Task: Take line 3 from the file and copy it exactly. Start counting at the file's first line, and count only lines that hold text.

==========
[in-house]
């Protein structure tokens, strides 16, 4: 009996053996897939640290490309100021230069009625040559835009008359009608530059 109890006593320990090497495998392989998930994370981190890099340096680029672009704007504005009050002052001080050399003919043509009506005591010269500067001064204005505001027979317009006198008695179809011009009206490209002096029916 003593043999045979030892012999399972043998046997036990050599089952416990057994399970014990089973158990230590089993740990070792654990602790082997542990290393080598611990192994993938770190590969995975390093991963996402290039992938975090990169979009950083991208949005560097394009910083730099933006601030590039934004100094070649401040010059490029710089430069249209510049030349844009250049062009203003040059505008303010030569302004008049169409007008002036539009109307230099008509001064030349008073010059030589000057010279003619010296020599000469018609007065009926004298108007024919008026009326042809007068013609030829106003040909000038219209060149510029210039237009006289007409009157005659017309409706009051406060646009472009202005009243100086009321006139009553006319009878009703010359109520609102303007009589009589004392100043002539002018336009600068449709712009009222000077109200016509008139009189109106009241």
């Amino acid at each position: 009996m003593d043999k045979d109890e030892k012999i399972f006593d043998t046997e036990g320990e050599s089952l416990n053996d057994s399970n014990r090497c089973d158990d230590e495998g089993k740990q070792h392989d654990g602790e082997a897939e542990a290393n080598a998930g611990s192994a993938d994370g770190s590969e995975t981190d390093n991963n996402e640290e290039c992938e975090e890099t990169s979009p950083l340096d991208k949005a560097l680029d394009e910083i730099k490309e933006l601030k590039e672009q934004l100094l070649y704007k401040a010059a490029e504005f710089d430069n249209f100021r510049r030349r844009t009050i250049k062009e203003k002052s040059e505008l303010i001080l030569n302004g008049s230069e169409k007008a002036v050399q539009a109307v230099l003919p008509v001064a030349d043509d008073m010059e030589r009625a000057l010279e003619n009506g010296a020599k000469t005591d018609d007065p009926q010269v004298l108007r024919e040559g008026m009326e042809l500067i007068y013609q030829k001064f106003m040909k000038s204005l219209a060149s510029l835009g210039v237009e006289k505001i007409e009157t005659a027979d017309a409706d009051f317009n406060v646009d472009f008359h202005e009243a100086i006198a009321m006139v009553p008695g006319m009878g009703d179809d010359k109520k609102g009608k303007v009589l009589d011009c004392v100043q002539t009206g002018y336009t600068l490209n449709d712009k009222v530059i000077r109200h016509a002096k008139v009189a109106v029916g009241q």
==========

């Amino acid at each position: 009996m003593d043999k045979d109890e030892k012999i399972f006593d043998t046997e036990g320990e050599s089952l416990n053996d057994s399970n014990r090497c089973d158990d230590e495998g089993k740990q070792h392989d654990g602790e082997a897939e542990a290393n080598a998930g611990s192994a993938d994370g770190s590969e995975t981190d390093n991963n996402e640290e290039c992938e975090e890099t990169s979009p950083l340096d991208k949005a560097l680029d394009e910083i730099k490309e933006l601030k590039e672009q934004l100094l070649y704007k401040a010059a490029e504005f710089d430069n249209f100021r510049r030349r844009t009050i250049k062009e203003k002052s040059e505008l303010i001080l030569n302004g008049s230069e169409k007008a002036v050399q539009a109307v230099l003919p008509v001064a030349d043509d008073m010059e030589r009625a000057l010279e003619n009506g010296a020599k000469t005591d018609d007065p009926q010269v004298l108007r024919e040559g008026m009326e042809l500067i007068y013609q030829k001064f106003m040909k000038s204005l219209a060149s510029l835009g210039v237009e006289k505001i007409e009157t005659a027979d017309a409706d009051f317009n406060v646009d472009f008359h202005e009243a100086i006198a009321m006139v009553p008695g006319m009878g009703d179809d010359k109520k609102g009608k303007v009589l009589d011009c004392v100043q002539t009206g002018y336009t600068l490209n449709d712009k009222v530059i000077r109200h016509a002096k008139v009189a109106v029916g009241q």